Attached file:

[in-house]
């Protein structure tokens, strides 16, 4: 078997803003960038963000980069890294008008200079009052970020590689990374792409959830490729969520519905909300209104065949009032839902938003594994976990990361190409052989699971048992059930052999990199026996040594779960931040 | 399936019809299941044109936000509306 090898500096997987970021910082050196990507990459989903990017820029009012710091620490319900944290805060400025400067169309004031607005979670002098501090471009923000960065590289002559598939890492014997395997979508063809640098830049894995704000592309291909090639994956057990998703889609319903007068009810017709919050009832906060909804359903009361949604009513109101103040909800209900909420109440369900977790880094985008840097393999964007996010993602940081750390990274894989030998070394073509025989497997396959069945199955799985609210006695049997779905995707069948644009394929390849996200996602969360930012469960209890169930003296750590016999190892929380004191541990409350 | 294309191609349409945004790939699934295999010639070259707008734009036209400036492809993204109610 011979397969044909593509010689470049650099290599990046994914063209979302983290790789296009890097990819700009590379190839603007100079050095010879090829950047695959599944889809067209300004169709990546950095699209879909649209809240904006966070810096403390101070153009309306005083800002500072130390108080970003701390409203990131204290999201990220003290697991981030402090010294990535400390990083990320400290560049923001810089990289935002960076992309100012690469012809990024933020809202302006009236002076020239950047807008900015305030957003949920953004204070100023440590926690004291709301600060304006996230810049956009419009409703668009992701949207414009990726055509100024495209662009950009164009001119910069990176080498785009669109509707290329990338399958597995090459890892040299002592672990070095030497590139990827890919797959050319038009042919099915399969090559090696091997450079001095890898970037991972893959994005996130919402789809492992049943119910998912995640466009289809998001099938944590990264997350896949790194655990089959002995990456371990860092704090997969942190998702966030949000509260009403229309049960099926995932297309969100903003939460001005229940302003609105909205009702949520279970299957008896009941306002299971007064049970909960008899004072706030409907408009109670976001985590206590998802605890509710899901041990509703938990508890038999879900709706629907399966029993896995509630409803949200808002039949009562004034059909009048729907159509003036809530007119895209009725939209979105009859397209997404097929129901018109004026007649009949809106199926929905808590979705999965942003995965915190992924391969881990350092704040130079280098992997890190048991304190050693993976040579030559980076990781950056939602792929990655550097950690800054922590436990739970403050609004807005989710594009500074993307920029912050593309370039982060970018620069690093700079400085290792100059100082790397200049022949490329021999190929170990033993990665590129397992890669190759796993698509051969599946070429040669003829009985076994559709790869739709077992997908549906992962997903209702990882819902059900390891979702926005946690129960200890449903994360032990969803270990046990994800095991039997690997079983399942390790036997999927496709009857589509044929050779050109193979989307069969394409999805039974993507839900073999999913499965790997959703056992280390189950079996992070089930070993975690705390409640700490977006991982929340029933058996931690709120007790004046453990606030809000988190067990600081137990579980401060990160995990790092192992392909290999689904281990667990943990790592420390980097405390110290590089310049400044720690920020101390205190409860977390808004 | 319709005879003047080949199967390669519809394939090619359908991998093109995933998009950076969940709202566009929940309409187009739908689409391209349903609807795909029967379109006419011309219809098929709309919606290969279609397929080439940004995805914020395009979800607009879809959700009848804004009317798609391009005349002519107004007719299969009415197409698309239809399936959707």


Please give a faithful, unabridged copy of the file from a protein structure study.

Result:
[in-house]
């Protein structure tokens, strides 16, 4: 078997803003960038963000980069890294008008200079009052970020590689990374792409959830490729969520519905909300209104065949009032839902938003594994976990990361190409052989699971048992059930052999990199026996040594779960931040 | 399936019809299941044109936000509306 090898500096997987970021910082050196990507990459989903990017820029009012710091620490319900944290805060400025400067169309004031607005979670002098501090471009923000960065590289002559598939890492014997395997979508063809640098830049894995704000592309291909090639994956057990998703889609319903007068009810017709919050009832906060909804359903009361949604009513109101103040909800209900909420109440369900977790880094985008840097393999964007996010993602940081750390990274894989030998070394073509025989497997396959069945199955799985609210006695049997779905995707069948644009394929390849996200996602969360930012469960209890169930003296750590016999190892929380004191541990409350 | 294309191609349409945004790939699934295999010639070259707008734009036209400036492809993204109610 011979397969044909593509010689470049650099290599990046994914063209979302983290790789296009890097990819700009590379190839603007100079050095010879090829950047695959599944889809067209300004169709990546950095699209879909649209809240904006966070810096403390101070153009309306005083800002500072130390108080970003701390409203990131204290999201990220003290697991981030402090010294990535400390990083990320400290560049923001810089990289935002960076992309100012690469012809990024933020809202302006009236002076020239950047807008900015305030957003949920953004204070100023440590926690004291709301600060304006996230810049956009419009409703668009992701949207414009990726055509100024495209662009950009164009001119910069990176080498785009669109509707290329990338399958597995090459890892040299002592672990070095030497590139990827890919797959050319038009042919099915399969090559090696091997450079001095890898970037991972893959994005996130919402789809492992049943119910998912995640466009289809998001099938944590990264997350896949790194655990089959002995990456371990860092704090997969942190998702966030949000509260009403229309049960099926995932297309969100903003939460001005229940302003609105909205009702949520279970299957008896009941306002299971007064049970909960008899004072706030409907408009109670976001985590206590998802605890509710899901041990509703938990508890038999879900709706629907399966029993896995509630409803949200808002039949009562004034059909009048729907159509003036809530007119895209009725939209979105009859397209997404097929129901018109004026007649009949809106199926929905808590979705999965942003995965915190992924391969881990350092704040130079280098992997890190048991304190050693993976040579030559980076990781950056939602792929990655550097950690800054922590436990739970403050609004807005989710594009500074993307920029912050593309370039982060970018620069690093700079400085290792100059100082790397200049022949490329021999190929170990033993990665590129397992890669190759796993698509051969599946070429040669003829009985076994559709790869739709077992997908549906992962997903209702990882819902059900390891979702926005946690129960200890449903994360032990969803270990046990994800095991039997690997079983399942390790036997999927496709009857589509044929050779050109193979989307069969394409999805039974993507839900073999999913499965790997959703056992280390189950079996992070089930070993975690705390409640700490977006991982929340029933058996931690709120007790004046453990606030809000988190067990600081137990579980401060990160995990790092192992392909290999689904281990667990943990790592420390980097405390110290590089310049400044720690920020101390205190409860977390808004 | 319709005879003047080949199967390669519809394939090619359908991998093109995933998009950076969940709202566009929940309409187009739908689409391209349903609807795909029967379109006419011309219809098929709309919606290969279609397929080439940004995805914020395009979800607009879809959700009848804004009317798609391009005349002519107004007719299969009415197409698309239809399936959707």